University defunds regents’ parties, dinners, reversing former policy

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Daniel Kim/File

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The UC Board of Regents will no longer use university funds to pay for board member dinners and parties, as first reported by the San Francisco Chronicle.

Since 2012, the University of California Office of the President has reimbursed the regents more than $225,000 for private dinner parties, according to the Chronicle.

“The Office of the President already has begun reviewing its policies governing entertainment and travel expenses,” said regents chair Monica Lozano and UC President Janet Napolitano in a joint email statement. “To avoid any question over use of university or university-associated funds, regents will absorb their costs for board dinners from this point forward.”

In January 2016, the regents held a retirement party — billed at $13,600 — that was later reimbursed by UCOP, as reported by the Chronicle. A year later, in January 2017, the UC Board of Regents approved its first systemwide tuition increase since 2011 for the 2017-18 academic year.

“I have to say that (the Chronicle’s report) is very disheartening and disappointing,” said California State Assemblywoman Catharine Baker. “I’m glad (the regents) made a change to the policy. (The issue) is definitely an indication of many budget problems (and) weak budget controls.”

Baker said she hopes there will be a “complete revamp” of the regents and UCOP’s accountability and transparency. She added she believed the regents should pay for their own parties and also consider reimbursing these funds for student scholarships to show that “they get the message and are putting students first.”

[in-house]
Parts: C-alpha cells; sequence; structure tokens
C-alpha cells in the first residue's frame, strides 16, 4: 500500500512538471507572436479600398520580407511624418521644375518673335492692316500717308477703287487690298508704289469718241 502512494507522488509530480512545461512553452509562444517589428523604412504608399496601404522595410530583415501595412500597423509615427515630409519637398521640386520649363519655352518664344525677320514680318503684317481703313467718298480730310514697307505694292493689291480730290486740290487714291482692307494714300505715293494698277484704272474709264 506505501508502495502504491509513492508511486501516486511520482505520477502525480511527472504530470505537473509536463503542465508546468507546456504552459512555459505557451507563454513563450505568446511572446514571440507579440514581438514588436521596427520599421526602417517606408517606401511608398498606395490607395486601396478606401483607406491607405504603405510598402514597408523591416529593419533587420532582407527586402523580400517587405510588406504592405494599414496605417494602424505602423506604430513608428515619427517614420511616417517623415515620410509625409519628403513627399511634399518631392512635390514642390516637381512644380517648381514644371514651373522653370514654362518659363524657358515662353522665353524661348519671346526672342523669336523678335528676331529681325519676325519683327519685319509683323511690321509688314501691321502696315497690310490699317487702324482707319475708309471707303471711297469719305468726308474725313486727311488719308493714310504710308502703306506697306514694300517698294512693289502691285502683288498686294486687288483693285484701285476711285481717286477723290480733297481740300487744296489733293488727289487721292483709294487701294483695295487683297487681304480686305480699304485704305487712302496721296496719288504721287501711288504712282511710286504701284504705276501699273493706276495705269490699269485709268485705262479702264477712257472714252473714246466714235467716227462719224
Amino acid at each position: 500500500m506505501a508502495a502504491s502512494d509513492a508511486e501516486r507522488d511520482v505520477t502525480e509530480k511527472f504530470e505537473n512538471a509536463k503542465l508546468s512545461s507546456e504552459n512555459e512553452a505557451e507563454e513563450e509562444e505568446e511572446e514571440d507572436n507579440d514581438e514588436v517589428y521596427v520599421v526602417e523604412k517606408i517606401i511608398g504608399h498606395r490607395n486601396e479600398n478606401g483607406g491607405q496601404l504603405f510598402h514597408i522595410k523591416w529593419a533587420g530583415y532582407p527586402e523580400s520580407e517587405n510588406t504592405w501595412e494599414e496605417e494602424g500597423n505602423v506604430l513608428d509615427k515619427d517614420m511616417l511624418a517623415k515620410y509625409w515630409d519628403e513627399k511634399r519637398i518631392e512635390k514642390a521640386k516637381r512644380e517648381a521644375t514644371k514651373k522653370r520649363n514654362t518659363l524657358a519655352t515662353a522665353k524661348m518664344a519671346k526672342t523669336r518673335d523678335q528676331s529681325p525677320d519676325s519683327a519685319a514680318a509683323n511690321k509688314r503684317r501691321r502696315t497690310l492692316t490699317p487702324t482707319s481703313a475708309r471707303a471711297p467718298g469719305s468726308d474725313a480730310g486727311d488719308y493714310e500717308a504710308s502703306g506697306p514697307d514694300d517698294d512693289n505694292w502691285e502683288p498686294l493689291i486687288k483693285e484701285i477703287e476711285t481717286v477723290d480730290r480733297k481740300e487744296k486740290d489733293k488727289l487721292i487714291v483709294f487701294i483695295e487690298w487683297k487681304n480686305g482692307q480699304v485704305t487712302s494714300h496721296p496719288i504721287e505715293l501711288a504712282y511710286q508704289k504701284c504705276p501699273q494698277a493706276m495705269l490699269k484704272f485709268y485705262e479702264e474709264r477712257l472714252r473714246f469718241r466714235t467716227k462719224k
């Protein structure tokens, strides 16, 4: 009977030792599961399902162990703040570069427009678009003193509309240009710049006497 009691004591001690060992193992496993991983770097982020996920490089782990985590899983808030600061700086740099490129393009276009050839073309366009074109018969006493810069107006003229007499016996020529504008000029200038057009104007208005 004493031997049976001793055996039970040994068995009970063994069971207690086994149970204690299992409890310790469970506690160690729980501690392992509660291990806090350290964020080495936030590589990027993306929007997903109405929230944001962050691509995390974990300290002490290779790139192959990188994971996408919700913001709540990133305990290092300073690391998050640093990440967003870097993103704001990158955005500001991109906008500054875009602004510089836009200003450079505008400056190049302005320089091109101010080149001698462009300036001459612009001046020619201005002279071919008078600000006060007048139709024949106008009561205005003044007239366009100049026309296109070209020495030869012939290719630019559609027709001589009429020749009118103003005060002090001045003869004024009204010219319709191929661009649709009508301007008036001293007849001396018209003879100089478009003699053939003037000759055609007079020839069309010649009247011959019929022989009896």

In an April audit report of the UCOP, California State Auditor Elaine Howle raised concerns about the office, including questions regarding the transparency of UCOP budget expenditures. The auditor’s report examined UCOP spending on staff benefits, including reimbursement for staff travel and meals, finding that “the Office of the President could better control its costs by evaluating its policies.”

Cal Berkeley Democrats President Caiden Nason said it was “shameful” that the regents’ parties were being reimbursed with university funds, adding that campus students were “over these false apologies.”

ASUC External Affairs Vice President Rigel Robinson said in an email that he is glad to see a reversal in the regents’ policy, but hopes to see more effort from the regents to address student concerns. He added that the regents should connect with students at on-campus town halls every semester.

“If UC Regents are so eager to dine with each other outside of their mandated meetings, I hope they can show the same commitment to interface directly with students outside of Regents Meetings,” Robinson said in an email. “The Regents are an inaccessible body who too often can only be reached via a brief public comment period.”

Contact Jamari Snipes at [email protected]ycal.org and follow her on Twitter at @JamariSnipes.